2. 'But to complain that people are judging you by your behaviour on stage and in interview is a little weak, Ryan.'
  3. 'If you put some effort into your clothes, some people may judge you to be frivolous, while others will treat you with greater respect.'
  4. 'People had judged her as a mistress in the stereotypical way.'
  5. 'And judging from the crowds gathered around the trophy and the queues looping around the Brunel Plaza, the tour looks to be on target for success.'
  6. 'Japan's manufacturing seems to be making a comeback of sorts, judging from orders for production lasers.'
  7. 'The majority of America must then be liberals, judging from recent public opinion polls.'
  8. 'Why is it that people in this state are so quick to judge someone strictly on their accent?'
  9. 'My name wasn't anywhere, people weren't judging me.'
  10. 'You have to judge the situation to determine which course of action to take.'
  11. 'As soon as I walked through the door people were judging me.'
  12. 'other cases were judged by tribunal'
  13. 'The People's Court must be supported to judge these cases fairly.'
  14. 'He wondered if this disqualified him from judging the case.'
  15. 'However, the FSCS takes a more stringent view and must judge cases on strictly legal liability.'
  16. 'At these meetings, cases were judged and punishments imposed by a council of important men who were changed from time to time.'
  17. 'His case will be heard by a three-member disciplinary commission, which will judge the case and assess the penalty.'
  18. 'We must restore a system of justice, which judges the case on the basis of the facts and the merits of the individual case.'
  19. 'The judge is bound to endeavor to judge each case on the basis of the codified law.'
  20. 'They make their own laws and judge their own cases.'
  21. 'The reality is that each case has to be judged in relation to all the circumstances which are relevant to it.'
  22. 'But what happened to the idea of judging a case based on, well, the facts of the case?'
  23. 'she was there to judge the contest'
  24. 'We won that a few years ago and we go around now judging competitions.'
  25. 'Students write a poem about a fairer future for Africa and enter them into a competition judged by Children's Laureate Jacqueline Wilson.'
  26. 'Sir Titus Salt kept a watchful eye over a panel of beer tasters judging a competition to recreate a brew in his honour yesterday.'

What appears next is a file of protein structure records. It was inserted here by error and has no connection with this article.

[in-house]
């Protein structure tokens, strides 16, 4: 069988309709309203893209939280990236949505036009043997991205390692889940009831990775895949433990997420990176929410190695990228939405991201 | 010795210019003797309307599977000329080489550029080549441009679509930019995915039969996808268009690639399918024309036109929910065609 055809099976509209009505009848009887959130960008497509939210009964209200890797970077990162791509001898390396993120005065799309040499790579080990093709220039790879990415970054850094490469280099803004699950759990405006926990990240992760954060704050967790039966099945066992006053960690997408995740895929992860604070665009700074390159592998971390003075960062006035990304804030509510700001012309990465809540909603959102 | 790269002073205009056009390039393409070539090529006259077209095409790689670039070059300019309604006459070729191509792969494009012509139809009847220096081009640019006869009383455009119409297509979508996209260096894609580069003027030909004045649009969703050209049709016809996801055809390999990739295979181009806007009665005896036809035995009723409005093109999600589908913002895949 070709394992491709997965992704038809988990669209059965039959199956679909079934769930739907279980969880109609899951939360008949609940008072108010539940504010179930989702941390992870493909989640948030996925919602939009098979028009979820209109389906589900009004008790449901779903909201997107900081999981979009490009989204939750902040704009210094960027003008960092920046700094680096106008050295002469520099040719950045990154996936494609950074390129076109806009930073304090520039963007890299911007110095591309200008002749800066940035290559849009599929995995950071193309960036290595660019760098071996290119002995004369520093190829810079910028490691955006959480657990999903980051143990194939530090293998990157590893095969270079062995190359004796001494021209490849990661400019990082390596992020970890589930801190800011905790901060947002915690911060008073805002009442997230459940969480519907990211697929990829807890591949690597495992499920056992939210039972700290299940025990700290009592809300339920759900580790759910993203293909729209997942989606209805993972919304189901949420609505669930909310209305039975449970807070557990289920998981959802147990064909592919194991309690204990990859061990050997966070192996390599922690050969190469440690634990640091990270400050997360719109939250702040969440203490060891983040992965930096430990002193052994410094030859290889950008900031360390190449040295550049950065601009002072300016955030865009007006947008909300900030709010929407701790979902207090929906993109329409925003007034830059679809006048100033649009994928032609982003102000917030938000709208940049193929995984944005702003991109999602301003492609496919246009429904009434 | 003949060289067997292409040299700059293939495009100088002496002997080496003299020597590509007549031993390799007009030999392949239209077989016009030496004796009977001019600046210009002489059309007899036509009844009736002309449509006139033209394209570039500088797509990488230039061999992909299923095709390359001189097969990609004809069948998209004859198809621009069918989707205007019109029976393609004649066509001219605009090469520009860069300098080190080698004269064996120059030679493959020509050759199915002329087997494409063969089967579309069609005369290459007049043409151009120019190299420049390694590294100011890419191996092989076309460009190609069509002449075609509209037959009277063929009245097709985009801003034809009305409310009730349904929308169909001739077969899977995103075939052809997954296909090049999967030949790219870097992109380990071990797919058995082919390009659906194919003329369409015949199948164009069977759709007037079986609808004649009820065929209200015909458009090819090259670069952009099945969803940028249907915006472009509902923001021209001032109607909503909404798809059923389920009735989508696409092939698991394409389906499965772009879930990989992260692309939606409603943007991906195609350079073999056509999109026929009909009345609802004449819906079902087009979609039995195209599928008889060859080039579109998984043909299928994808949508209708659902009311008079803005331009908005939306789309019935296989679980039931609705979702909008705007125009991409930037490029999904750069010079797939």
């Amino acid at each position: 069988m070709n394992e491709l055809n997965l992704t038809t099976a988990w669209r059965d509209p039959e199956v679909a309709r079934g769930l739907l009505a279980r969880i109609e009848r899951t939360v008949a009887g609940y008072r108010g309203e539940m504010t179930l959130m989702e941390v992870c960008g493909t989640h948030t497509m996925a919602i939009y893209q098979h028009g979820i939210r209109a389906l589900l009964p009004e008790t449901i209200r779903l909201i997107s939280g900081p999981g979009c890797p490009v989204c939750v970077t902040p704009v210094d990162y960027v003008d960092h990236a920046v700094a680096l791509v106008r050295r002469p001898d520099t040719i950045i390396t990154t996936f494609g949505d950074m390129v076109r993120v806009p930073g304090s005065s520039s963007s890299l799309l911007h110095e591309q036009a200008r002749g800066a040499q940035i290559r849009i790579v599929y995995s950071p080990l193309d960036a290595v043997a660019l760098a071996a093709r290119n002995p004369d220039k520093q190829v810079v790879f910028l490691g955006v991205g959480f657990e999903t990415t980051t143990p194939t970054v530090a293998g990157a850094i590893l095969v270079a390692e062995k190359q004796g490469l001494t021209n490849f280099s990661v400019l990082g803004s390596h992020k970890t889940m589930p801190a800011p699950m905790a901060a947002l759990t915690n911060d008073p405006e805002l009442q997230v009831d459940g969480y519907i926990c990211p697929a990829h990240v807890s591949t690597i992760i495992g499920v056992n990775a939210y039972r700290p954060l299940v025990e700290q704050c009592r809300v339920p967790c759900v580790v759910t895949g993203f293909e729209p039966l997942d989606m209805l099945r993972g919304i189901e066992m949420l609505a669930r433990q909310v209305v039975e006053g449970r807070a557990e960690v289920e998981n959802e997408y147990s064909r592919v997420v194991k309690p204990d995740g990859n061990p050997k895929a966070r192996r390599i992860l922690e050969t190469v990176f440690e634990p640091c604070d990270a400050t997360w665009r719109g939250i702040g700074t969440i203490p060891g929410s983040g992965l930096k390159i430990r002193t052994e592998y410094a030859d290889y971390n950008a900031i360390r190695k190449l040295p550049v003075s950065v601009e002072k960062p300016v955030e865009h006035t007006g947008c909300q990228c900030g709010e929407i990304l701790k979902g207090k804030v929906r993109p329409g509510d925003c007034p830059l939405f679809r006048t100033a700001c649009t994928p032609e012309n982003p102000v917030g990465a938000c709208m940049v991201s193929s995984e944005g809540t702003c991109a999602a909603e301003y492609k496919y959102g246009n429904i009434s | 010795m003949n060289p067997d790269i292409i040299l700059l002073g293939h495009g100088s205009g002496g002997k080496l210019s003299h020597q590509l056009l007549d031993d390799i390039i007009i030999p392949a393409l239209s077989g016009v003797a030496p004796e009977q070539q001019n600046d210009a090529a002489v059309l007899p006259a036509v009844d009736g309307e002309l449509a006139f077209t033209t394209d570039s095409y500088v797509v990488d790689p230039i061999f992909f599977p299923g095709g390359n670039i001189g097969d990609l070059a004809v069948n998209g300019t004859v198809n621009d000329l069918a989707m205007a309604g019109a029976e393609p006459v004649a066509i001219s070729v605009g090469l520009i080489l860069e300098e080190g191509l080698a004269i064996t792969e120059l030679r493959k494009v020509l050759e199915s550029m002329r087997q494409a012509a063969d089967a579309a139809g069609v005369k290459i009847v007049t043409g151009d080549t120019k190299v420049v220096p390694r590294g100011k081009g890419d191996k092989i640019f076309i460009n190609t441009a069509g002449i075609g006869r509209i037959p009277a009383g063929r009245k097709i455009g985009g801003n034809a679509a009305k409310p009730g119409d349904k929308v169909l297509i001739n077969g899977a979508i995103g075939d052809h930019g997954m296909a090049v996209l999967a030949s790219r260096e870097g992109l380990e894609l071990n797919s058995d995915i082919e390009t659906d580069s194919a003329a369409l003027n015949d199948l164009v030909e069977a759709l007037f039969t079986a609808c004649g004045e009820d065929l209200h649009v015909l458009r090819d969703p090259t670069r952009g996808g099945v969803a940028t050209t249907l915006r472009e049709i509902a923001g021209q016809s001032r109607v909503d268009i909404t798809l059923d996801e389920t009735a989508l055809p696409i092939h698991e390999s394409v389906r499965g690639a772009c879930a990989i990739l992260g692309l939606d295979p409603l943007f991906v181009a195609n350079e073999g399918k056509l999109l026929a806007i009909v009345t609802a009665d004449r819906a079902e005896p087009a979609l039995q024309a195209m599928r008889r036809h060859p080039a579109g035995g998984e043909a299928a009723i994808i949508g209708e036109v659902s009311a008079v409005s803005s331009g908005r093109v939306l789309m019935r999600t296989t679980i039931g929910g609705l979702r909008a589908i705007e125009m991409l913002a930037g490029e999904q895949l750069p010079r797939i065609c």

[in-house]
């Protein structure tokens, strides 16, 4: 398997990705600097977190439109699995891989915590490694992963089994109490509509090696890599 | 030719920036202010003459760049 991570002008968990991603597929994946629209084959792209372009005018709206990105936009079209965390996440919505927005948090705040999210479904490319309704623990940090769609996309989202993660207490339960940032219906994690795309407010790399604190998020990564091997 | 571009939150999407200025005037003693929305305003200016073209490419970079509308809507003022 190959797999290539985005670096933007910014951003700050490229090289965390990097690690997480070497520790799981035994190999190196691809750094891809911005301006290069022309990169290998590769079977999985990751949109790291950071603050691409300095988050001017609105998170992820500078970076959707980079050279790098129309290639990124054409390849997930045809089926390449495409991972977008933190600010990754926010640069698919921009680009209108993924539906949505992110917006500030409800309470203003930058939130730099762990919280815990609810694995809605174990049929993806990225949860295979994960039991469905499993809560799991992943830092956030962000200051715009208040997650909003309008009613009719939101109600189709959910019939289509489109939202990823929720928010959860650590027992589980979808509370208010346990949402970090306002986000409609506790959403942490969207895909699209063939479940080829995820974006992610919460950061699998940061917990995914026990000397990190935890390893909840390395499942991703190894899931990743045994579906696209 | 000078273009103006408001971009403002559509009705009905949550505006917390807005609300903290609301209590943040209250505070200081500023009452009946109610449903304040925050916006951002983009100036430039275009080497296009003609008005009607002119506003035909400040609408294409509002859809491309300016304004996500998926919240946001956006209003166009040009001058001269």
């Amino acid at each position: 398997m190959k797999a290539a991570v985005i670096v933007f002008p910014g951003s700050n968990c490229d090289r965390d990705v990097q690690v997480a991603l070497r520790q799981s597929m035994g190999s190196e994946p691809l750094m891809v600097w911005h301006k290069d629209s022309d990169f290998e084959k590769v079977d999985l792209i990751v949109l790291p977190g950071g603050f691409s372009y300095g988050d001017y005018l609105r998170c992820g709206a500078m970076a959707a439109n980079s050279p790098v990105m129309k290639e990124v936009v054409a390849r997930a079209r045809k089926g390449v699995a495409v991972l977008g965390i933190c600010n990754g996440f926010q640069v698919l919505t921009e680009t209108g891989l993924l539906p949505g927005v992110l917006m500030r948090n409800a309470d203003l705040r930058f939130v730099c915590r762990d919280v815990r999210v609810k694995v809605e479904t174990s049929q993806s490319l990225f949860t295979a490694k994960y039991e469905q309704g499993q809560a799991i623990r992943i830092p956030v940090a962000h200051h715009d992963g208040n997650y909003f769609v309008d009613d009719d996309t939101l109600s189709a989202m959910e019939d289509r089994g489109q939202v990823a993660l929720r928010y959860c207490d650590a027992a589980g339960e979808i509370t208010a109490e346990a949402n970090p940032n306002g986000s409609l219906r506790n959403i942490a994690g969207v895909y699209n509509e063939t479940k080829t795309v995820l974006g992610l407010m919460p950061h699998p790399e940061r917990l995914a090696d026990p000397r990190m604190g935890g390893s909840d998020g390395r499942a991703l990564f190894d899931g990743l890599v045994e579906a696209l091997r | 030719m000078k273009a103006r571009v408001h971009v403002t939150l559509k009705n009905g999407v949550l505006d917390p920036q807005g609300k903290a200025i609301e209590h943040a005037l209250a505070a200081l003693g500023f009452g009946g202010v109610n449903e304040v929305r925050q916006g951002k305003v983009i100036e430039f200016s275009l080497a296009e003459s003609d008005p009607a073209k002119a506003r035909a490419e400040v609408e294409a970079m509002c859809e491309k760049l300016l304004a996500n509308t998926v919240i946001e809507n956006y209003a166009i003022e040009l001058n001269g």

27. 'I'd be especially interested in comments from those who have judged competitions over the years.'
  28. 'Mr. Quinn asked me to judge the competition, but I'd rather let the audience decide the winner.'
  29. 'He related an incident that occurred when he had previously judged the same competition.'
  30. 'Barbara Carlson, the chairman of the governors, judged the competition.'
  31. 'But he was filmed helping to judge a skateboarding competition.'
  32. 'I'm sorry, but your mother and I have to go to Tokyo to judge the country competition.'
  33. 'A number of internal competitions were judged by members of photography clubs from Kilkenny and Mullingar.'

More definitions

1. a public officer authorized to hear and decide cases in a court of law; a magistrate charged with the administration of justice.

2. a person appointed to decide in any competition, contest, or matter at issue; authorized arbiter: the judges of a beauty contest.

3. a person qualified to pass a critical judgment: a good judge of horses.

4. an administrative head of Israel in the period between the death of Joshua and the accession to the throne by Saul.

5. (especially in rural a

More examples(as adjective)

"supervisors can be judge in trials."

"shareholders can be judge by losses."

"programmes can be judge on products."

"programmes can be judge by effects."

"people can be judge as musicians."

More examples++

Origin

Middle English: from Old French juge (noun), juger (verb), from Latin judex, judic-, from jus ‘law’ + dicere ‘to say’.